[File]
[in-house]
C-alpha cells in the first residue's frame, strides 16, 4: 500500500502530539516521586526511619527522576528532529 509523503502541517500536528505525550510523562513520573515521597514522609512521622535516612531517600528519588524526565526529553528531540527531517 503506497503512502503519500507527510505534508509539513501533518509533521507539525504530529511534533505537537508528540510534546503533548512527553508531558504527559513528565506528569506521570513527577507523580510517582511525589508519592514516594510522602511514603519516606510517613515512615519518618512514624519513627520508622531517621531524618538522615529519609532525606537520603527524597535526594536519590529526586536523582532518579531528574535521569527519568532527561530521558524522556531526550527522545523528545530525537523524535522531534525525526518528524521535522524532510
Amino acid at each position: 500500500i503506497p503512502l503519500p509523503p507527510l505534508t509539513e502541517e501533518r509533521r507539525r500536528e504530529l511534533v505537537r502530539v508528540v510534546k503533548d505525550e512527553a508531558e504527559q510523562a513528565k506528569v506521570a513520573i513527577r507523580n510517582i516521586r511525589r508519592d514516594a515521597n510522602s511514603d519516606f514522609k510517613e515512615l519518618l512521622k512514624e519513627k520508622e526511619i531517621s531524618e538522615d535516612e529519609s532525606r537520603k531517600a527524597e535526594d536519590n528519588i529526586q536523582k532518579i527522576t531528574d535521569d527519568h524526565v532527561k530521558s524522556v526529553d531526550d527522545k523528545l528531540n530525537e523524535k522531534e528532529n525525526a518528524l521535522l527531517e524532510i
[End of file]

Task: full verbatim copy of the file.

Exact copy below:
[in-house]
C-alpha cells in the first residue's frame, strides 16, 4: 500500500502530539516521586526511619527522576528532529 509523503502541517500536528505525550510523562513520573515521597514522609512521622535516612531517600528519588524526565526529553528531540527531517 503506497503512502503519500507527510505534508509539513501533518509533521507539525504530529511534533505537537508528540510534546503533548512527553508531558504527559513528565506528569506521570513527577507523580510517582511525589508519592514516594510522602511514603519516606510517613515512615519518618512514624519513627520508622531517621531524618538522615529519609532525606537520603527524597535526594536519590529526586536523582532518579531528574535521569527519568532527561530521558524522556531526550527522545523528545530525537523524535522531534525525526518528524521535522524532510
Amino acid at each position: 500500500i503506497p503512502l503519500p509523503p507527510l505534508t509539513e502541517e501533518r509533521r507539525r500536528e504530529l511534533v505537537r502530539v508528540v510534546k503533548d505525550e512527553a508531558e504527559q510523562a513528565k506528569v506521570a513520573i513527577r507523580n510517582i516521586r511525589r508519592d514516594a515521597n510522602s511514603d519516606f514522609k510517613e515512615l519518618l512521622k512514624e519513627k520508622e526511619i531517621s531524618e538522615d535516612e529519609s532525606r537520603k531517600a527524597e535526594d536519590n528519588i529526586q536523582k532518579i527522576t531528574d535521569d527519568h524526565v532527561k530521558s524522556v526529553d531526550d527522545k523528545l528531540n530525537e523524535k522531534e528532529n525525526a518528524l521535522l527531517e524532510i